BUENOS AIRES, Argentina — The recent right-wing triumphs in Argentina and Venezuela are being touted as a pivotal moment in South American politics, with the longstanding balance of power shifting away from the left and toward the right.
In the 1970s, when a socialist fever was spreading across South America, especially after Salvador Allende’s triumph in Chile, the United States was concentrating on devious paths to destabilize the change that had been achieved through democratic elections. The neoliberal experiment that commenced in Chile on Sept. 11, 1973 later expanded in the region via Plan Condór, through which the U.S. sought to prop up dictatorships in the Southern Cone.
The Macri family business, the Macri Society or Socma, expanded its wealth during Argentina’s dictatorship era. According to a TeleSUR report, the family business grew significantly throughout the late 1970s and 1980s by providing services to the regime, including waste management and postal services.
And last month, a narrow victory went to Mauricio Macri, a right-wing presidential contender. With the backing of his party, he was part of the minority opposition to a bill proposed by former President Cristina Fernandez earlier this year that sought to investigate dictatorship crimes and those complicit in them.
After election results were announced, Jackie Fox, a psychological counselor, who was quoted in The Guardian, stated: “This is the end of corruption. We have someone who doesn’t need to become richer than he already is.” Yet a Nov. 23 analysis from TeleSUR warned:
“The election of Mauricio Macri in Argentina’s presidential race comes as a welcome victory to the country’s business elite and right-wing parties across Latin America, but the president-elect has some dubious ties that could signal a lasting legacy in the new head of state of darker times in Argentina.”
Indeed, recent elections in Venezuela have demonstrated a similarly chilled socialist fever which once gripped the region — a fever which democratic elections had kept in power until just recently. And, alarmingly, it’s opening the door wider to U.S. and corporate interference.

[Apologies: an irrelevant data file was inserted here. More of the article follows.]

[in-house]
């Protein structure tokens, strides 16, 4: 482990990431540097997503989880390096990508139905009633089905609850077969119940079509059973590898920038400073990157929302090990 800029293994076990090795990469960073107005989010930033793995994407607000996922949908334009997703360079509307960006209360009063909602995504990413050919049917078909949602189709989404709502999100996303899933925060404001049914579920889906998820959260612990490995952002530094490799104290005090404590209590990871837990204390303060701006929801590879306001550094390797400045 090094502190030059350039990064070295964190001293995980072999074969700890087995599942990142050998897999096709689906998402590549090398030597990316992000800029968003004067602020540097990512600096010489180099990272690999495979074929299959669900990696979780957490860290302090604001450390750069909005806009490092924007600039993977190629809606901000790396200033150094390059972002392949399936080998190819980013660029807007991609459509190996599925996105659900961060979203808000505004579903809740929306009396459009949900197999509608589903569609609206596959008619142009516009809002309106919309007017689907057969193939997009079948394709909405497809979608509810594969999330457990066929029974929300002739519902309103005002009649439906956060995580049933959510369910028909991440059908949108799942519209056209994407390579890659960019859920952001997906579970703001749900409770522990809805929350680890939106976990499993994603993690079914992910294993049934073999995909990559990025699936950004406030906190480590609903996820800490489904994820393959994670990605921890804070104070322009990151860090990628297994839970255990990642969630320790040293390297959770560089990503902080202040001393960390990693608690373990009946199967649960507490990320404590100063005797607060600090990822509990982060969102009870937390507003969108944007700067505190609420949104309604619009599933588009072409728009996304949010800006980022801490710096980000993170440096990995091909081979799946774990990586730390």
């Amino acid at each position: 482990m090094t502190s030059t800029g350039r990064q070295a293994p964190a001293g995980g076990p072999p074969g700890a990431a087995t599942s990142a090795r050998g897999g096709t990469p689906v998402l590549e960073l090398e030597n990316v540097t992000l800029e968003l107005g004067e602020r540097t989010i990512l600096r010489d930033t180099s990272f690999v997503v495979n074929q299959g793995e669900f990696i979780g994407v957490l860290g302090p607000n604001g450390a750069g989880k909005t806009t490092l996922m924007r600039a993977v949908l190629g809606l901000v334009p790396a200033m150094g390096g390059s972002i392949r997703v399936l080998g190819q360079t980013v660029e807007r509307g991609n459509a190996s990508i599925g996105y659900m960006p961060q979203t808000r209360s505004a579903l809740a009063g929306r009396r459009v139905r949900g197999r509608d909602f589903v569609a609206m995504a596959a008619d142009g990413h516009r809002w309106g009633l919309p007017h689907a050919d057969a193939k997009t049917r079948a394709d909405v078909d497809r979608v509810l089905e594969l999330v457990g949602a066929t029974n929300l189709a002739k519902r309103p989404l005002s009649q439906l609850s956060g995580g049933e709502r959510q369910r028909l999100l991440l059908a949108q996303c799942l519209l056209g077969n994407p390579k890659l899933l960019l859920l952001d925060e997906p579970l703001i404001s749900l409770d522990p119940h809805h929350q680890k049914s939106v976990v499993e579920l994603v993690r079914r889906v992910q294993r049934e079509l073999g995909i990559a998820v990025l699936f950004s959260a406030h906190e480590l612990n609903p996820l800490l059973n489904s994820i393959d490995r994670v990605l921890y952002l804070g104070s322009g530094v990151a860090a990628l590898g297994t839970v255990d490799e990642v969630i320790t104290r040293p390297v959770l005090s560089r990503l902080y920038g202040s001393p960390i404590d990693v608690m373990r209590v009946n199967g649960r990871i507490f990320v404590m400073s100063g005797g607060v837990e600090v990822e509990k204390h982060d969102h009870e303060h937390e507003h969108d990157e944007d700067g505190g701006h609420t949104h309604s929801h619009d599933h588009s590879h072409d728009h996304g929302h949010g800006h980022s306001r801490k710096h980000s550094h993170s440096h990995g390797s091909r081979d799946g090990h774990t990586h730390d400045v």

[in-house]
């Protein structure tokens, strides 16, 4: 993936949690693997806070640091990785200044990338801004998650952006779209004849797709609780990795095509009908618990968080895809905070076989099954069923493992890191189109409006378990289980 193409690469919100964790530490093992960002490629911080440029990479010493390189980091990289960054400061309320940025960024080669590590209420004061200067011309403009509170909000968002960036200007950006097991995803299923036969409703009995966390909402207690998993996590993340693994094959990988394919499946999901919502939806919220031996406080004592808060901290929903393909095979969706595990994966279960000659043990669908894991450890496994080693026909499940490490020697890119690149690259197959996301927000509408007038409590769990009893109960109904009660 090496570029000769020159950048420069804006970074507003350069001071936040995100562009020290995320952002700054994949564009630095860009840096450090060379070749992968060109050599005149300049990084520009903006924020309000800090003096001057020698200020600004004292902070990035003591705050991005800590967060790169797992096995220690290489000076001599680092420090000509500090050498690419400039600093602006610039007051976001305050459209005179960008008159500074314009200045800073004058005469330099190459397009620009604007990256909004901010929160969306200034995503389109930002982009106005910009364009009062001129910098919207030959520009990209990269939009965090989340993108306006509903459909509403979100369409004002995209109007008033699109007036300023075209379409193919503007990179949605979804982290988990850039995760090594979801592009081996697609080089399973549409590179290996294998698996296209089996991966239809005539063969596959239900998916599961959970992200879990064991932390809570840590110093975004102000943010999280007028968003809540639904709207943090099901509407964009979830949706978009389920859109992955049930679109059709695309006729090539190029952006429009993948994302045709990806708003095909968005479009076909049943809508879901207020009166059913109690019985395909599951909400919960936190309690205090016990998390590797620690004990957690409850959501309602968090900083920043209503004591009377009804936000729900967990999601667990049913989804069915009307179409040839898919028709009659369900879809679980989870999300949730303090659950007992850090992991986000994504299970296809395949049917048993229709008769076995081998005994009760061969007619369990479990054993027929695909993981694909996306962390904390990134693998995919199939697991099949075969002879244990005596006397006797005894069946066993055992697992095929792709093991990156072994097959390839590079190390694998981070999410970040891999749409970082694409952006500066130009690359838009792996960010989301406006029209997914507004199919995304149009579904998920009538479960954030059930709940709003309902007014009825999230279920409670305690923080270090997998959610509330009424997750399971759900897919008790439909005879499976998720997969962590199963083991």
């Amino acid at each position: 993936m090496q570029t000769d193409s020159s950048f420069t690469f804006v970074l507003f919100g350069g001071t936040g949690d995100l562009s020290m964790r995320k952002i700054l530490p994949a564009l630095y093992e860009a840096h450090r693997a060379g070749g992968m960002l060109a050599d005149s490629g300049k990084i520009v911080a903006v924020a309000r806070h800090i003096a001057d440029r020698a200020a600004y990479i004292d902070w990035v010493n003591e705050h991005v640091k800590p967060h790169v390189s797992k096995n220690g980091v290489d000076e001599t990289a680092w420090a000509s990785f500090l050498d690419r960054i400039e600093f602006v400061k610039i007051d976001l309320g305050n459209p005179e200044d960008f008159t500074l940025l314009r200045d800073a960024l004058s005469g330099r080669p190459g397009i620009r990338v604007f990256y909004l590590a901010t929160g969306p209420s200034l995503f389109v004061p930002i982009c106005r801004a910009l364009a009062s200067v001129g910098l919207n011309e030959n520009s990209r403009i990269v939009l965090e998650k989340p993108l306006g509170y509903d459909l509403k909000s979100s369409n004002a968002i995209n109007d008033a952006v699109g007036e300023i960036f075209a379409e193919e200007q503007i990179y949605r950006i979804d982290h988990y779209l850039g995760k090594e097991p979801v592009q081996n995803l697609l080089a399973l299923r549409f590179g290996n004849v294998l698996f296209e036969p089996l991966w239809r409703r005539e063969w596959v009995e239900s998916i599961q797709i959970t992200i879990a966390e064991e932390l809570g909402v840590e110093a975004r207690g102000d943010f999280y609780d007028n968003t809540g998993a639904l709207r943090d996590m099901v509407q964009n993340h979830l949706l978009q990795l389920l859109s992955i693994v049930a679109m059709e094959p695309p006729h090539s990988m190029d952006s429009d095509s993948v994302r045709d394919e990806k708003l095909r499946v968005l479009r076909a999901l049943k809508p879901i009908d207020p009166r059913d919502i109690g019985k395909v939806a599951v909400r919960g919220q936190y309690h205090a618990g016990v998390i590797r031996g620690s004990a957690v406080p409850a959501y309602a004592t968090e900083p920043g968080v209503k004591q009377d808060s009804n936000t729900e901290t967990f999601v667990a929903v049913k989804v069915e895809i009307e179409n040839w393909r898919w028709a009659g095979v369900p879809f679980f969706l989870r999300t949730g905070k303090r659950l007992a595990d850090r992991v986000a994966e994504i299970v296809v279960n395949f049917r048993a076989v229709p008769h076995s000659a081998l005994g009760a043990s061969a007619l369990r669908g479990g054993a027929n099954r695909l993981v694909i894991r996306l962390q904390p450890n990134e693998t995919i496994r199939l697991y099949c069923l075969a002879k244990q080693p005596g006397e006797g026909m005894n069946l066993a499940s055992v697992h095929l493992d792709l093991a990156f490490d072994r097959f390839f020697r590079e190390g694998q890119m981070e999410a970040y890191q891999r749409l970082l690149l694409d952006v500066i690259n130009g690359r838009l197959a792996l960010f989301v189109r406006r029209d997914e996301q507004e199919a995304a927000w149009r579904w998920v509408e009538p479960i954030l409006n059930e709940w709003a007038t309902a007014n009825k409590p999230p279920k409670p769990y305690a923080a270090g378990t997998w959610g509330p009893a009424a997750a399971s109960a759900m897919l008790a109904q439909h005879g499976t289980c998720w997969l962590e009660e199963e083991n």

Does Macri mark Argentina’s return to a neoliberal agenda?
Despite earlier indications that left-wing candidate and former Vice President Daniel Scioli would likely emerge victorious, right-wing contender Mauricio Macri was propelled to a 3-point victory in November, spelling the end of the leftist era ushered in by Néstor Kirchner in 2003 and continued through his wife, Cristina Fernández.
Argentina’s former Minister of Economy Domingo Cavallo, whose policies some claim were responsible for the country’s financial collapse in 2001 and its ensuing default, clearly spelled out the terms upon which Macri’s political success would hinge, stating that his rule “might also help to put a definite end to the ‘Bolivarian Alliance for the Peoples of our America’ that has caused such a great damage to the peoples that adhered to it.”
Following the election, Macri declared his intentions to align the country’s foreign policy with that of the U.S., while shunning Venezuela and Iran, saying, “We need to be in the world.”
However, as Jonathan Watt sand Uki Goñi noted in The Guardian last month, Macri’s “small margin of victory could hamper his ability to push through political changes, particularly because Macri does not have a majority in either house of congress,” particularly as the former president continues to enjoy popularity among populist “Peronists, union members and supporters in congress.”